Within the division, the management team mirrors this leadership style. The team works to connect with each person on the team individually and has an open-door policy where everyone is encouraged to discuss whatever is on their mind. Mullins explained that most of their best ideas for improvement come from these interactions. 

“We spend time walking through each shop to chat with the technicians, not only about work but any personal topics they want to discuss,” he added. “We treat each team member as a family member, which resonates throughout our organization.”

Leadership makes it a habit to listen to what the technicians and supervisors ask for and provide quarterly in-house training sessions. Needed tools and equipment are also provided not only for day-to-day operations but to keep up with the latest and greatest in diagnostic software and shop equipment.  

“In its simplest form, leadership is caring about your team, listening to your team, and taking care of your team,” Mullins said. “If you do those things, they will be successful.”

Recommendations for Fleets Filling Out a Leading Fleet Application  

For Leading Fleets applications, Mullins recommends that fleets simply tell their story. 

“Your team works very hard each day to support your organization and the citizens of your municipality,” he noted. “This award is one way to give them some much-deserved recognition and a sense of pride for their efforts.”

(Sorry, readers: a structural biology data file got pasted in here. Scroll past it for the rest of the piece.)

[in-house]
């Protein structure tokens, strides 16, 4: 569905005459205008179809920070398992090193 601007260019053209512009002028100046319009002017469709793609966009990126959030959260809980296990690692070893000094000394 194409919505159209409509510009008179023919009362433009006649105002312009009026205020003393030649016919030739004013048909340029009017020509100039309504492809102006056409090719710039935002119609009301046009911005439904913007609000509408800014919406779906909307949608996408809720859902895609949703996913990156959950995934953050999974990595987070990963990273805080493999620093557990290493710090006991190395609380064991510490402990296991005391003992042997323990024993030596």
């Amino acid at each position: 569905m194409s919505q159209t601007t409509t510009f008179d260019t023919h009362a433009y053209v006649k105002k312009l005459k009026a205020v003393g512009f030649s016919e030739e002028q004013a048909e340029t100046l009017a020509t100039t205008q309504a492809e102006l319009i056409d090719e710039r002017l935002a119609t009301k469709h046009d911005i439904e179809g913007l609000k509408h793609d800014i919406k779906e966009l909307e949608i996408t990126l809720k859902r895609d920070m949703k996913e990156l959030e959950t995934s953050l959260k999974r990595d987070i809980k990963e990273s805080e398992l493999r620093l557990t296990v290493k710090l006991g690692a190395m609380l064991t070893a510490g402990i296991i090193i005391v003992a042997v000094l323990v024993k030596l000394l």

Mullins also advises fleets to do the following: 

  • Take it seriously and put the required effort into the application. 
  • Start early and keep ideas/notes throughout the year. 
  • Involve the entire team or at least your management team in the effort. 
  • Give accurate and relevant KPIs and data while presenting a cohesive message that the judges can relate to. 

“At the end of the day, most fleet organizations are doing all the right things and have very similar initiatives,” he explained. “So, if your organization is doing something that you feel is unique, I would focus on it in your application. I’m sure that most fleets are already doing these things, and I haven’t said anything original, but it’s the best advice I have.”

About the author
Nichole Osinski

Nichole Osinski

Executive Editor

Nichole Osinski is the executive editor of Government Fleet magazine. She oversees editorial content for the magazine and the website, selects educational programming for GFX, and manages the brand's awards programs.